Which contemporary writers do you consider to be your peers?

I still feel very nascent in the independent crime scene, so it is hard to think of others as my peers. I’m amazed at how many writers that I look up to have taken the time to talk to me, to give me encouragement, to point out my mistakes, and to read my work. I consider most of these writers more as mentors than peers. Guys and gals like Tom Pitts, Patrick Whitehurst, Paul D. Brazill, Travis Richardson, Bill Baber, Rob Pierce, Jesse “Heels” Rawlins, Jim Shaffer, Kimmy Dee, Robert Ragan, Mick Rose, Jason Beech, and Beau Johnson are just a few.

If your career trajectory could follow that of any well-known writer, who would you choose, and why?

Fuck, that’s tough. If I had a say in the matter, I’d reach for the stars, and go with William Shakespeare. His writing is miles ahead of anything else I have ever read. Not only does every educational institution around the world worship Shakes, but you can buy his image on socks four hundred years after his death. You know you’ve made it when they steal your skull from your grave.

Finally, what are your future publishing plans?

I’m excited to have a short story coming out soon in the Octopi From The Sky anthology from Dumpster Fire Press. Beyond that, I’m hoping to pull off a comedic crime fiction novella, but, well, it’s a fine line between funny and shitty.

Bio: Morgan Boyd is an educator, living on the Monterey Peninsula with his wife and daughter. He has an MA in Television, Film, Radio, and Theatre from San Jose State University. Morgan has had his stories published in Out of the Gutter, Switchblade Magazine, Near to the Knuckle, Yellow Mama, Tough, Punk Noir Magazine, Shotgun Honey, and various other crime fiction websites.

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The Interrogation Room – Dead-End Jobs Special – Michael A. Gonzales and Mark Slade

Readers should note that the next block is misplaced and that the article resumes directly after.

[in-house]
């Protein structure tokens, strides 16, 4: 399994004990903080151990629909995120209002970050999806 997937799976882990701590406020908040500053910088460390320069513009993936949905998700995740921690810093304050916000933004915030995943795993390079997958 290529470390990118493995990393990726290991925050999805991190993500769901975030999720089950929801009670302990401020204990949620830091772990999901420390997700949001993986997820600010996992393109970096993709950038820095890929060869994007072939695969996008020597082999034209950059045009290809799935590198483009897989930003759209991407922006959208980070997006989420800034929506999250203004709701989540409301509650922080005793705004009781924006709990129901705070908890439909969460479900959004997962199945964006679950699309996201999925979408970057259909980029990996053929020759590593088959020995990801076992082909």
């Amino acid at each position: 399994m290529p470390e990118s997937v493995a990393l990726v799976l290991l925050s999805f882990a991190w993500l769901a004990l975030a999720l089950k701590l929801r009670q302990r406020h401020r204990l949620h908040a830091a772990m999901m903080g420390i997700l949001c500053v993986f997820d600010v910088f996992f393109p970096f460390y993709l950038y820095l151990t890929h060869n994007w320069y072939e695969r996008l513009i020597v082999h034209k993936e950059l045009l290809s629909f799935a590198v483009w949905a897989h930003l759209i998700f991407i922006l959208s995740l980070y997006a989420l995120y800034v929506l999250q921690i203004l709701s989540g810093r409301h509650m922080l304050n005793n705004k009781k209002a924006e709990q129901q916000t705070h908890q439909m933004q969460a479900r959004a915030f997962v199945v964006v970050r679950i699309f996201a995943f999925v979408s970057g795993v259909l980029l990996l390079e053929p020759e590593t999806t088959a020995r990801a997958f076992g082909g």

Continuing my series of interviews to celebrate the release of the brand new All Due Respect anthology Dead-End Jobs: A Hitman Anthology, here are Michael A. Gonzales (‘City of Lead’) and Mark Slade (‘Get Born Again’) discussing their respective contributions!

Firstly, how would you pitch your story to potential readers?

MAG: I might be the only writer in the book that has ever been targeted by a hitman. Actually, my next-door neighbour’s ex-girlfriend put a hit on him, but the hired gun shot me instead. That was why I decided to write ‘City of Lead’ from the point of view of the person who knows he has a contract on him. Beside the wonderful 1976 movie Mikey & Nicky, I don’t personally know another tale that spends so much time with the soon to be deceased.  In my story the main character is named Blue. He seems like a nice guy, but he actually isn’t, especially in the eyes of the women he’s dated. The killer in ‘City of Lead’ teases the lead character Blue, who knows that something bad is going to happen to him. He just doesn’t know what or when it will happen.  Blue’s paranoid and afraid, but all he can do is wait for the pain.